By Seth Mauzy
Jake Lacey/Arizona Daily Wildcat
Park Student Union employee Albert Santana stocks an aisle in the Park Avenue Market. The market, along with the computer center, has been moved to the upper floor.
Arizona Daily Wildcat
Friday, October 21, 2005
Students may have noticed a few changes in the Park Student Union this semester, including a newly expanded convenience mart and a soon-to-open cyber lounge.
Signs for the new cyber lounge, located on the first floor near PSU's main entrance, proclaim that it will be open in October. But Jenny French, graduate assistant for operations and activities at PSU, said it could be next month before the doors are opened.
"We are still waiting for a few items that are on backorder, mostly furniture," French said.
She said there is no definite date set for the opening, but that PSU would be announcing an opening date sometime next week.
The cyber lounge will feature three computer workstations as well as wireless Internet access for laptops and printing capabilities. French said the lounge will be an ideal setting for students to relax and do class work, similar to the Honors Lounge in the Student Union Memorial Center.
"It will have more of a lounge atmosphere: a place for students to meet, do homework or chat," French said. "We've also had a lot of requests by students for printing capabilities and wireless at the Park Student Union, so we hope with this, those students' needs will be met."
Also new to PSU this semester is the Park Avenue Market, a convenience store located on the second floor that opened at the beginning of this semester.
The market offers a variety of foods and supplies popular with students, including breakfast cereals, chips, candy and microwavable meals.
Students unable to find what they are hungry for on the shelves also have the option of requesting specific items from the information desk, said Eddie Contreras, senior dining services attendant at PSU.
"When we opened we didn't carry Arizona Sun Tea, but a customer asked me about it, I spoke to my supervision and now we stock it," Contreras said. "We also have fresh eggs now because a student requested them."
Contreras said the market's most popular items this semester have been large boxes of breakfast cereal and milk. "They just fly off the shelves as soon as we stock them," Contreras said.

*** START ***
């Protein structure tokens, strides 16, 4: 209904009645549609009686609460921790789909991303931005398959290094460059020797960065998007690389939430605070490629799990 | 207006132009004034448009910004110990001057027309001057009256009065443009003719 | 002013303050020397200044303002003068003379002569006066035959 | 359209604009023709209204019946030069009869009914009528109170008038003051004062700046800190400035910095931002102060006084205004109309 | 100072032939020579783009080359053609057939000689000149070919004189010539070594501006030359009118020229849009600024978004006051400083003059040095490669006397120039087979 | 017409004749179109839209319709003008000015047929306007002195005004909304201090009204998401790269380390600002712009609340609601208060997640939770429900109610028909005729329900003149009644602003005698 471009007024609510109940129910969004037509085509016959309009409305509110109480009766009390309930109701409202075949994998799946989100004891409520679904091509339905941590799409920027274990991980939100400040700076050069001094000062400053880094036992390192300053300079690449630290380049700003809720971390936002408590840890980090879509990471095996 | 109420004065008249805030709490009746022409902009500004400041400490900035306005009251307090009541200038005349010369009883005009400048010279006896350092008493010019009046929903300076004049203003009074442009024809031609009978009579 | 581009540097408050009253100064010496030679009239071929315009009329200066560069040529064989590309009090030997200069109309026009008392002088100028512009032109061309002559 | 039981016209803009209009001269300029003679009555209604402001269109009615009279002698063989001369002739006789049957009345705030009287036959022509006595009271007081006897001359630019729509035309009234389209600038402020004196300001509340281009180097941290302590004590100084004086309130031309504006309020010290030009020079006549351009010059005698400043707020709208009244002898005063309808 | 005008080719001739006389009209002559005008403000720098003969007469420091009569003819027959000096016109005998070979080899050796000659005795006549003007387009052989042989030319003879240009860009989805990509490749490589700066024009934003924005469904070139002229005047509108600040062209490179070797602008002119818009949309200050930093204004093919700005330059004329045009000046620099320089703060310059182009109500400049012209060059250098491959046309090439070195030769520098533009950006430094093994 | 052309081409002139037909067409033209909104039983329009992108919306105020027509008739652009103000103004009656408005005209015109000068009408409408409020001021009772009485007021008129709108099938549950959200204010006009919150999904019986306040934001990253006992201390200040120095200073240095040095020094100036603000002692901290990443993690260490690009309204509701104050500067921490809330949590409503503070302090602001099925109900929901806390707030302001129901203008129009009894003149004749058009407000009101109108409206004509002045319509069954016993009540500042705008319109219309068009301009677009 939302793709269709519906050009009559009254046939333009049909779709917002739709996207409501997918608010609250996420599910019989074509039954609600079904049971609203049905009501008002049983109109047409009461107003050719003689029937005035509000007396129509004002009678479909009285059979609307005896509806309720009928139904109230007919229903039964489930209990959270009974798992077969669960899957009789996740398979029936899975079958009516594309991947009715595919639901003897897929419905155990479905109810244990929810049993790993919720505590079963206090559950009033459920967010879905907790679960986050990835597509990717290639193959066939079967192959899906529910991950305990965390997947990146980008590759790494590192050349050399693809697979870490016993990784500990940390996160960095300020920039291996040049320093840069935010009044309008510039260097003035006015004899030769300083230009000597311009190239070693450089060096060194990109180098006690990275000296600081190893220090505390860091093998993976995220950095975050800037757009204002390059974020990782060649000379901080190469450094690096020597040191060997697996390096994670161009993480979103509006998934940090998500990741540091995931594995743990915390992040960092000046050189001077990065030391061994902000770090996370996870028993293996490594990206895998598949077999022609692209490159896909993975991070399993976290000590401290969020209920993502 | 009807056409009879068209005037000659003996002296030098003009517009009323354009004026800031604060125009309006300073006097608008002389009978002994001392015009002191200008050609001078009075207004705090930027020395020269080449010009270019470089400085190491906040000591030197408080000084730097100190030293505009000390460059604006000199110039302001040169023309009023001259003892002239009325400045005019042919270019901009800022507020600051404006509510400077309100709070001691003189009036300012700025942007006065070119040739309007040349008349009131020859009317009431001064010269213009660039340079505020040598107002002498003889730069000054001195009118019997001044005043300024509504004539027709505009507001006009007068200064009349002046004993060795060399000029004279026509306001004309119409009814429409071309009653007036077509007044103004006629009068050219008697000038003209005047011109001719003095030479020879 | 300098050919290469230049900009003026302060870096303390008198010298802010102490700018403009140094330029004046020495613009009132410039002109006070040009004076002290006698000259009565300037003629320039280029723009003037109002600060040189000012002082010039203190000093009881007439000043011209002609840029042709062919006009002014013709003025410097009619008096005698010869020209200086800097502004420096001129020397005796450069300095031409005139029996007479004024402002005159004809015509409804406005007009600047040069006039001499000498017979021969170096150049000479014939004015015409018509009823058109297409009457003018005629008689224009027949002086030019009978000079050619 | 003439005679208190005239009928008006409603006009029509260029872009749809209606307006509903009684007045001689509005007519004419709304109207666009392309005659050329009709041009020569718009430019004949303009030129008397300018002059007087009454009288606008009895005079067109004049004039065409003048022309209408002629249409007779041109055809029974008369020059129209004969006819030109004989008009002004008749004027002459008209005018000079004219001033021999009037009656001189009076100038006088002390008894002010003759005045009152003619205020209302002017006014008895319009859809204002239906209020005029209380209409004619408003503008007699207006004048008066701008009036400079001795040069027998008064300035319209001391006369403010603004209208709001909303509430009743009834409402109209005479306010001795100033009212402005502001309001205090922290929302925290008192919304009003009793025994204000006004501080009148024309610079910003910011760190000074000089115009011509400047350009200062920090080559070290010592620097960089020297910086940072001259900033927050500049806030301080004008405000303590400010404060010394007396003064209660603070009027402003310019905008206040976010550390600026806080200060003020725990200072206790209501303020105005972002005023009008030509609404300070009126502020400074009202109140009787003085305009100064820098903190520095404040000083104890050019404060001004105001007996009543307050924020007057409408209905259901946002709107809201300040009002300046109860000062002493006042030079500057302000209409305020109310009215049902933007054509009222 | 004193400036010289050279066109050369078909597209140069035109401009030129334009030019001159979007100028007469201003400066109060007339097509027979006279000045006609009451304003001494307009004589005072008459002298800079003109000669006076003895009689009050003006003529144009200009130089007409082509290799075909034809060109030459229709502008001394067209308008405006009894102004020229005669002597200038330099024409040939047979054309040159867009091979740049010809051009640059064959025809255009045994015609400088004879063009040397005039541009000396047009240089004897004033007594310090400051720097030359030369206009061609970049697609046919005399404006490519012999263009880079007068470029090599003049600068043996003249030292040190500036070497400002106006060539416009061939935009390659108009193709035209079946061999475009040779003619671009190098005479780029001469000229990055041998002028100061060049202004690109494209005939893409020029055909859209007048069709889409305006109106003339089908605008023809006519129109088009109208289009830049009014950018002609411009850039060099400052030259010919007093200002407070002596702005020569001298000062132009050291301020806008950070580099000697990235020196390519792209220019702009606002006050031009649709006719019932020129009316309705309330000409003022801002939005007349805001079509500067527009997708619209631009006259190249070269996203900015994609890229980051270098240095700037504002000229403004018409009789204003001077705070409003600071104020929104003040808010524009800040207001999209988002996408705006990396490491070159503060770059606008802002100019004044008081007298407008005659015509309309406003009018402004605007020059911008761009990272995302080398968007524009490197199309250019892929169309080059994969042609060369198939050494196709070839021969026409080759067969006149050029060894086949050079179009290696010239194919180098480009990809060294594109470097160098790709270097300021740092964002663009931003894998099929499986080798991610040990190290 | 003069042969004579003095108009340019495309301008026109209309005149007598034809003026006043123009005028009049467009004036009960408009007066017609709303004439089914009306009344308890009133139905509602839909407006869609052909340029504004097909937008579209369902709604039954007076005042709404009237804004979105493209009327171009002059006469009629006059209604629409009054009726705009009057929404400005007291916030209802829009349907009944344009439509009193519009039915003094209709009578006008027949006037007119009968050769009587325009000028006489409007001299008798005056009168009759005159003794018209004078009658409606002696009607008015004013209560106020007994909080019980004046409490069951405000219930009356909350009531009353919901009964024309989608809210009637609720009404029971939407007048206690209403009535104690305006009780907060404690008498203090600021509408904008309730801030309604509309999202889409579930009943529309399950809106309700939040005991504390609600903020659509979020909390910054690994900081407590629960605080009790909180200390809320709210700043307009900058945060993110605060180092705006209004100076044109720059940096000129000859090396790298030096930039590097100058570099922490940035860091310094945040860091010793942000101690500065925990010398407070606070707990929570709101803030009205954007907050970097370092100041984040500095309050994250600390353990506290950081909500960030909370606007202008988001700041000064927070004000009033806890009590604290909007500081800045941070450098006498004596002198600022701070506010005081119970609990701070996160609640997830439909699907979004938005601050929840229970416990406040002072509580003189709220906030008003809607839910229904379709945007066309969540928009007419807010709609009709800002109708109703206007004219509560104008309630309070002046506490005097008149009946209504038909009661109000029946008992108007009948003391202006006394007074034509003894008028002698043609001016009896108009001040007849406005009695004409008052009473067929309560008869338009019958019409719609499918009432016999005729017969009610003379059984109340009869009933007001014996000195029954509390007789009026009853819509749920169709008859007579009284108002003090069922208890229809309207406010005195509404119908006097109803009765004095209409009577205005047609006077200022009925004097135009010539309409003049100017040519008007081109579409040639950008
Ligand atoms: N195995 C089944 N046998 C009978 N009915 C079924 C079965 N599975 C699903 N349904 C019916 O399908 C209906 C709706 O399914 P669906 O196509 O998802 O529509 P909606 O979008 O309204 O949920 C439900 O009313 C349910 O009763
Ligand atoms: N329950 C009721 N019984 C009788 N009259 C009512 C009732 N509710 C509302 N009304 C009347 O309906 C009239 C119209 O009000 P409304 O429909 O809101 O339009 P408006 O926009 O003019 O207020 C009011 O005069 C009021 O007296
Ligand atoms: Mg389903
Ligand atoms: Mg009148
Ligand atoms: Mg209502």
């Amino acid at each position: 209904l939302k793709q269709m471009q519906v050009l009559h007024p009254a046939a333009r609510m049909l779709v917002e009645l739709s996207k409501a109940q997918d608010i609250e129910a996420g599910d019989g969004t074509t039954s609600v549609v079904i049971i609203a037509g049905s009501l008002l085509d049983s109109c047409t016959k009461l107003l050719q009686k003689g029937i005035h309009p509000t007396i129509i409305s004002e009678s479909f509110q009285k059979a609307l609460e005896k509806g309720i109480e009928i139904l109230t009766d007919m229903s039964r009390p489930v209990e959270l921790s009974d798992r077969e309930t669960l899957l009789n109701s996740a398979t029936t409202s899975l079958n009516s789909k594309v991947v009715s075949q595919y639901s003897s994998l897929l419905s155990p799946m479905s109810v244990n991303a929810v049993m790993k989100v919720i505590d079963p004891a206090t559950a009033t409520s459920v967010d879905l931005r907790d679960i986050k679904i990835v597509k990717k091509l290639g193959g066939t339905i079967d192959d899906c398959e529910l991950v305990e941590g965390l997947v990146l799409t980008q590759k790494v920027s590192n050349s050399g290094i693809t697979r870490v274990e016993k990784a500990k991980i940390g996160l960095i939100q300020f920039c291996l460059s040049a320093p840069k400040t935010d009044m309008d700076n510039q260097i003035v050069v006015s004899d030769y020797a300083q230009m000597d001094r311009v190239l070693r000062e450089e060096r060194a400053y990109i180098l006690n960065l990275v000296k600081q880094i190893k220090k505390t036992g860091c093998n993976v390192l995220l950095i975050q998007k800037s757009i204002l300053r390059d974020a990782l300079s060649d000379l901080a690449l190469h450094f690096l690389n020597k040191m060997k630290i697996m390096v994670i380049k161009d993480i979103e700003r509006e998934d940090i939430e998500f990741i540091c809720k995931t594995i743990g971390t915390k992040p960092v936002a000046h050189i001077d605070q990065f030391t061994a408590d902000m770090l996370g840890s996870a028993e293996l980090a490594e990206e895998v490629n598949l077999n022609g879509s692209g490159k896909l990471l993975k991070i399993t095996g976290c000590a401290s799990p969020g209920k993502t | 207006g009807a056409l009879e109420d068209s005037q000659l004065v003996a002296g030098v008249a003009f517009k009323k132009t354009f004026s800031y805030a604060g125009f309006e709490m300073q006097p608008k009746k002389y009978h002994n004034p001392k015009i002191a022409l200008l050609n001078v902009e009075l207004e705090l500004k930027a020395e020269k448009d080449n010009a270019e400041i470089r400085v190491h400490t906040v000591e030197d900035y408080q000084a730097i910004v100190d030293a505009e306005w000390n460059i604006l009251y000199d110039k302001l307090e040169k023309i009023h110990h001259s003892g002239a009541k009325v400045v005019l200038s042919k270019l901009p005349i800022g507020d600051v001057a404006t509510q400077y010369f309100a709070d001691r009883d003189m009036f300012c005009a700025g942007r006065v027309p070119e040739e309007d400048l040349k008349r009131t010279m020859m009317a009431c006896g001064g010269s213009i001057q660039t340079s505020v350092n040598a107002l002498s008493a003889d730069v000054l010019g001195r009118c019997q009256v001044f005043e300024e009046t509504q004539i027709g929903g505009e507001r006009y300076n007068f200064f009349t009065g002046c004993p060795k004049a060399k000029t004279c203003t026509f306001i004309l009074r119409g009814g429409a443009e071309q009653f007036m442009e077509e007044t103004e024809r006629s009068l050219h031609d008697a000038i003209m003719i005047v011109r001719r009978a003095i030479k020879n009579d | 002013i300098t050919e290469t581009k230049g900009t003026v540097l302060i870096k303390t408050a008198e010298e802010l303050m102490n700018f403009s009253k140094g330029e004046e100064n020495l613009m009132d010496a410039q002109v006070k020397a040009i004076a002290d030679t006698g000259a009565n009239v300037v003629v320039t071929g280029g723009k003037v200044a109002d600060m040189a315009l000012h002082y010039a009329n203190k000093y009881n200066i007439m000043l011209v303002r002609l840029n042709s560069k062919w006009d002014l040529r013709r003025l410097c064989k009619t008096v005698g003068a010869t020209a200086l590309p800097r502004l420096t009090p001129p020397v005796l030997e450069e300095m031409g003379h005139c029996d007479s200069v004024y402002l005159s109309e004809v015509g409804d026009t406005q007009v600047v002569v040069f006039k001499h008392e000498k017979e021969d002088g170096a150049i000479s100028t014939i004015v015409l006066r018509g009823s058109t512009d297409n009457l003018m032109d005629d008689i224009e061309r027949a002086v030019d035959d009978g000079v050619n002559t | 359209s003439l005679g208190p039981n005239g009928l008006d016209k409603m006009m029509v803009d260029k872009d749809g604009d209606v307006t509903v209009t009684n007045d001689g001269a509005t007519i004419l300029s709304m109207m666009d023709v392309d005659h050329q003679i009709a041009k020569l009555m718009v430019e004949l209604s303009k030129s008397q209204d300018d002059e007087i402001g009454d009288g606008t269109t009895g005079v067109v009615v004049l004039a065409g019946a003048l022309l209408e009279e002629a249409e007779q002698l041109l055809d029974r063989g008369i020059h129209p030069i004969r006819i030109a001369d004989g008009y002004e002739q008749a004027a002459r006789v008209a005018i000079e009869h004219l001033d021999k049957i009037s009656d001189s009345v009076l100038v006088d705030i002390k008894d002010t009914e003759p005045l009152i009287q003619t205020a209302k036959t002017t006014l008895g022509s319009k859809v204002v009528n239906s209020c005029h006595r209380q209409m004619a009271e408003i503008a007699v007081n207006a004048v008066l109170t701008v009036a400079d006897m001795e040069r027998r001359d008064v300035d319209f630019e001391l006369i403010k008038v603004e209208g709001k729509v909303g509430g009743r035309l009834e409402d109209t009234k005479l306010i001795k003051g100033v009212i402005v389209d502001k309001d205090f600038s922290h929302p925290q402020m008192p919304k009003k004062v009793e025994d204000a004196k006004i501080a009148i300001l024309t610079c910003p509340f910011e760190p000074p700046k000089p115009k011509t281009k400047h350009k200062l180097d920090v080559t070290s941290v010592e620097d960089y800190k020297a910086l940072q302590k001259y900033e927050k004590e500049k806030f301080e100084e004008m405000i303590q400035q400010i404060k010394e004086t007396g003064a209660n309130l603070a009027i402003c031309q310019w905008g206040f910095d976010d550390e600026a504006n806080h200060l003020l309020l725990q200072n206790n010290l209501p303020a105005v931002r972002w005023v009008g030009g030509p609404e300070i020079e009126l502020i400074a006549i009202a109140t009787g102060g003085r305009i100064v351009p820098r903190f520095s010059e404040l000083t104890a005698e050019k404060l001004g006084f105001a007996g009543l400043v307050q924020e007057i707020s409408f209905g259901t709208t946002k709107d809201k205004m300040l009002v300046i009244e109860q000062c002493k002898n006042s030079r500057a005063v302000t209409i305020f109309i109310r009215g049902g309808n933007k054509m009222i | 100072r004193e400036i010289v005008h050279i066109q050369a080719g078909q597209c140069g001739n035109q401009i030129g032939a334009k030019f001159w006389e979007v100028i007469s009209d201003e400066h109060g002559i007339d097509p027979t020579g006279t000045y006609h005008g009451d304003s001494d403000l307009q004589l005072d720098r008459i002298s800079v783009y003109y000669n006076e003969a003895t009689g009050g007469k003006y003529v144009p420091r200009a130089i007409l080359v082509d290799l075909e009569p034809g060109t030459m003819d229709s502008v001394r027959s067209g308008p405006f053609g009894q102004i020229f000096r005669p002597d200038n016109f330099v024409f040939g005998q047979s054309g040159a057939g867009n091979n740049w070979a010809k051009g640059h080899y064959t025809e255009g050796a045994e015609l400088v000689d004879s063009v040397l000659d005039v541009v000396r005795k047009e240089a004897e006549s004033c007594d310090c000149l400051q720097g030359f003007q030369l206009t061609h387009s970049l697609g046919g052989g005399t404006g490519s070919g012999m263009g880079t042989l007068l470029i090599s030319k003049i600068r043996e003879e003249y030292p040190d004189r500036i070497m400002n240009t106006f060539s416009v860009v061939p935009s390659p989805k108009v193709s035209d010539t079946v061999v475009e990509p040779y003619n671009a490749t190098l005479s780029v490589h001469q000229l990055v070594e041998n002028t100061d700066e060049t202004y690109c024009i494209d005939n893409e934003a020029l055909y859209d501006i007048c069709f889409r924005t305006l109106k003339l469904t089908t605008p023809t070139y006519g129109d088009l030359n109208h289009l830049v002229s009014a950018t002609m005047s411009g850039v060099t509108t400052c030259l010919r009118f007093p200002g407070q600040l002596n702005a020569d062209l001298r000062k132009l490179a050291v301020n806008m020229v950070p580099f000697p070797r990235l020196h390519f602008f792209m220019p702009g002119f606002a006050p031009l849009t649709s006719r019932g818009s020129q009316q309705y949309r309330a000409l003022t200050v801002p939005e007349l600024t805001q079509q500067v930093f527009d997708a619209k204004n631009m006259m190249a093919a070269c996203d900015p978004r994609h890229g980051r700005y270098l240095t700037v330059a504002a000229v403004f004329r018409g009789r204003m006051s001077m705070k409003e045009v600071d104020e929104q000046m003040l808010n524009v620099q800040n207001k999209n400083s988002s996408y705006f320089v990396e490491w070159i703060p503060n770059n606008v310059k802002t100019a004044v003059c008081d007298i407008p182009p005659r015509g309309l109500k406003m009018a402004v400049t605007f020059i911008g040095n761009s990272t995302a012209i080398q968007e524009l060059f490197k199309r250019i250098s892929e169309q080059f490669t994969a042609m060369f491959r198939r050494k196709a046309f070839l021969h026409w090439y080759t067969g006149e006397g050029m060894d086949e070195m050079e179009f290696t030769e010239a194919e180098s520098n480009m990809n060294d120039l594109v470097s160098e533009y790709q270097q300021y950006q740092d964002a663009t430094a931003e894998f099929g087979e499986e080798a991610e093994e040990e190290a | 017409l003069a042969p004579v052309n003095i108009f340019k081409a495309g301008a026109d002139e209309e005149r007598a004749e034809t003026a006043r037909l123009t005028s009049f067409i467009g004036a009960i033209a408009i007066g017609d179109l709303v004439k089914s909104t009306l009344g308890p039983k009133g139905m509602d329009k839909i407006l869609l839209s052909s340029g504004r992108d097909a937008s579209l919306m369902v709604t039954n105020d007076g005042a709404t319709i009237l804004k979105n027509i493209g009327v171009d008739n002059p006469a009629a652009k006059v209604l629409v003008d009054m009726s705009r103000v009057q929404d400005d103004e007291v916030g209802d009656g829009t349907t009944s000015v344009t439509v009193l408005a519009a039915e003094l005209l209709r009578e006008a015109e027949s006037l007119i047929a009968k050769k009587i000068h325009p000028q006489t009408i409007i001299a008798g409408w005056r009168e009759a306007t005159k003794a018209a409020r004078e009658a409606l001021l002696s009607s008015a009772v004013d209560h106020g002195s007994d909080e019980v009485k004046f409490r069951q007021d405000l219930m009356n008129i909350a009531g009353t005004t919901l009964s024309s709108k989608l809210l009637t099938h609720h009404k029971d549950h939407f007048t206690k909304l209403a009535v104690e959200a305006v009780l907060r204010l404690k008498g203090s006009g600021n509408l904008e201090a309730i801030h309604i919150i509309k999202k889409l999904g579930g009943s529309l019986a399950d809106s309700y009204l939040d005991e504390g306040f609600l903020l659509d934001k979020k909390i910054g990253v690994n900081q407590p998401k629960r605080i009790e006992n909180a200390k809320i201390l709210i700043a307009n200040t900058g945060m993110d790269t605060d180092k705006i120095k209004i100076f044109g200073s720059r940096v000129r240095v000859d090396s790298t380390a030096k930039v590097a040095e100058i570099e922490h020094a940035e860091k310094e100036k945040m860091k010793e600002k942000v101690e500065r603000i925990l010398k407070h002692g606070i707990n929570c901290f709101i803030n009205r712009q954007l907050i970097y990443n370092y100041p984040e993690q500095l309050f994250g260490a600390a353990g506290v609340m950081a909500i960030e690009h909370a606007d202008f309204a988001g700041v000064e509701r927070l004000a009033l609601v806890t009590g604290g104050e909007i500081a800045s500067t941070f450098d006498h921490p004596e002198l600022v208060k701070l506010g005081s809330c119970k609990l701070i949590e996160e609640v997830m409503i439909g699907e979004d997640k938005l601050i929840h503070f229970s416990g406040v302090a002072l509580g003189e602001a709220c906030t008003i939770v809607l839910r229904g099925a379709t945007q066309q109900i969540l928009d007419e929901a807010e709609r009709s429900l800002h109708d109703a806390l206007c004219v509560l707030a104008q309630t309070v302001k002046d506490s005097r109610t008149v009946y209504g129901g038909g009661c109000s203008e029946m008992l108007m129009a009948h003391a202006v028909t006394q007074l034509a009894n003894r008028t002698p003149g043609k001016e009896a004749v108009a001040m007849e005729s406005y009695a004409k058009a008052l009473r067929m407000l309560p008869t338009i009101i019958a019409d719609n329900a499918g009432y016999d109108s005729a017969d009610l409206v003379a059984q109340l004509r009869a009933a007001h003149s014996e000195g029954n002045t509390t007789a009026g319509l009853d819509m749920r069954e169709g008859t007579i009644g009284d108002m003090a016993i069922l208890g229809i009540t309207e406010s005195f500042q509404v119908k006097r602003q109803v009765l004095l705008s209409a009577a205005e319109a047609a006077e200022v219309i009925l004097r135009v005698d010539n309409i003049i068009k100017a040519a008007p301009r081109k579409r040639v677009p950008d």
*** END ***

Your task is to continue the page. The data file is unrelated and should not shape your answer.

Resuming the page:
A similar market was located on the first floor of PSU as early as last fall, but plans to include the cyber lounge on the first floor and a need for more space moved the market upstairs for its reopening.
"We had more space to expand upstairs and make it more like the Highland Market," Contreras said. "I've been told by the students that we actually have a bit more of a selection than the U-Mart of Highland."
The market is especially convenient to students who live in the nearby residence halls and may not have transportation the grocery stores that are at least a mile from campus.
"I come in here almost every day, mostly for drinks and the frozen meals," said Brennen Blair, a systems engineering freshman and resident of Arizona-Sonora Residence Hall. "It's really convenient. Sometimes I can't find exactly what I'm looking for, but most of the time I can find something to eat."
But students can expect to pay for that convenience, as most of the store's items are priced a bit higher than they are at off-campus grocery stores.
"I eat at least one meal a day up here or sometimes just a candy bar," said Catherine Pimsner, a political science freshman who also works in the adjacent PSU food court. "I like the convenience of it being here, but sometimes I'd rather go to Safeway because it's so much more expensive here. Ben and Jerry's is over $5 a tub."
Lupita Lopez, supervisor senior for PSU, said that higher prices are a result of the lower buying power and smaller distributors than those used by large grocery store chains.
"When you buy a product at, say, Fry's, they got it at a lower cost than we would because their distributor is owned by Fry's," Lopez said. "We have to go through a middle man, so the cost is greater."
Lopez said she hopes that the market's success will show the industry that there is an expanded market for campus convenience stores, increasing buying power and eventually lowering prices.